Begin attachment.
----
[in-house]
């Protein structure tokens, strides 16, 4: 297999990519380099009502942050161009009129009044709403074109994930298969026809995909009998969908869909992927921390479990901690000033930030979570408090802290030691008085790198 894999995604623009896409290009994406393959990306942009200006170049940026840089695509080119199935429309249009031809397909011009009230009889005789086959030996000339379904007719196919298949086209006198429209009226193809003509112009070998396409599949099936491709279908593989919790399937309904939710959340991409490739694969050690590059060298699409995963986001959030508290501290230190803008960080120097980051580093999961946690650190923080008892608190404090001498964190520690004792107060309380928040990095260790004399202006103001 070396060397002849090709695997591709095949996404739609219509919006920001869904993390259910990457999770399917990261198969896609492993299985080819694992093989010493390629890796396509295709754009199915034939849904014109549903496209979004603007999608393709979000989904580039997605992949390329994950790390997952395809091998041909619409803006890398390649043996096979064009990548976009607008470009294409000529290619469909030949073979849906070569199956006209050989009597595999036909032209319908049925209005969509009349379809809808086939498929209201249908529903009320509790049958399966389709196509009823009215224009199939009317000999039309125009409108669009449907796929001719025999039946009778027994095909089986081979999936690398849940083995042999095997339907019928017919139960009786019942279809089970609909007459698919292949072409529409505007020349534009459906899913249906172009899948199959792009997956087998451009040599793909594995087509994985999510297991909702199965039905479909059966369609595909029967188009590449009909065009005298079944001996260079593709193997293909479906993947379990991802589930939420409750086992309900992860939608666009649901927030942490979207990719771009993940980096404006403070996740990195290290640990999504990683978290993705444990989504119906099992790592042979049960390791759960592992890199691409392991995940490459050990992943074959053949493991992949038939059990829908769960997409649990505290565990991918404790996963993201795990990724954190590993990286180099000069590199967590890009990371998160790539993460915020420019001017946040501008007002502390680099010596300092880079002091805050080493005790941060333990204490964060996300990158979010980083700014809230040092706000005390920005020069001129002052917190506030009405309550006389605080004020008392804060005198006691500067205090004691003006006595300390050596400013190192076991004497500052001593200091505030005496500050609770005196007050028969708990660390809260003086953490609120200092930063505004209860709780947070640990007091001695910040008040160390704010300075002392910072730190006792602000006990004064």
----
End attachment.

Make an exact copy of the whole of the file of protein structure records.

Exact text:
[in-house]
């Protein structure tokens, strides 16, 4: 297999990519380099009502942050161009009129009044709403074109994930298969026809995909009998969908869909992927921390479990901690000033930030979570408090802290030691008085790198 894999995604623009896409290009994406393959990306942009200006170049940026840089695509080119199935429309249009031809397909011009009230009889005789086959030996000339379904007719196919298949086209006198429209009226193809003509112009070998396409599949099936491709279908593989919790399937309904939710959340991409490739694969050690590059060298699409995963986001959030508290501290230190803008960080120097980051580093999961946690650190923080008892608190404090001498964190520690004792107060309380928040990095260790004399202006103001 070396060397002849090709695997591709095949996404739609219509919006920001869904993390259910990457999770399917990261198969896609492993299985080819694992093989010493390629890796396509295709754009199915034939849904014109549903496209979004603007999608393709979000989904580039997605992949390329994950790390997952395809091998041909619409803006890398390649043996096979064009990548976009607008470009294409000529290619469909030949073979849906070569199956006209050989009597595999036909032209319908049925209005969509009349379809809808086939498929209201249908529903009320509790049958399966389709196509009823009215224009199939009317000999039309125009409108669009449907796929001719025999039946009778027994095909089986081979999936690398849940083995042999095997339907019928017919139960009786019942279809089970609909007459698919292949072409529409505007020349534009459906899913249906172009899948199959792009997956087998451009040599793909594995087509994985999510297991909702199965039905479909059966369609595909029967188009590449009909065009005298079944001996260079593709193997293909479906993947379990991802589930939420409750086992309900992860939608666009649901927030942490979207990719771009993940980096404006403070996740990195290290640990999504990683978290993705444990989504119906099992790592042979049960390791759960592992890199691409392991995940490459050990992943074959053949493991992949038939059990829908769960997409649990505290565990991918404790996963993201795990990724954190590993990286180099000069590199967590890009990371998160790539993460915020420019001017946040501008007002502390680099010596300092880079002091805050080493005790941060333990204490964060996300990158979010980083700014809230040092706000005390920005020069001129002052917190506030009405309550006389605080004020008392804060005198006691500067205090004691003006006595300390050596400013190192076991004497500052001593200091505030005496500050609770005196007050028969708990660390809260003086953490609120200092930063505004209860709780947070640990007091001695910040008040160390704010300075002392910072730190006792602000006990004064």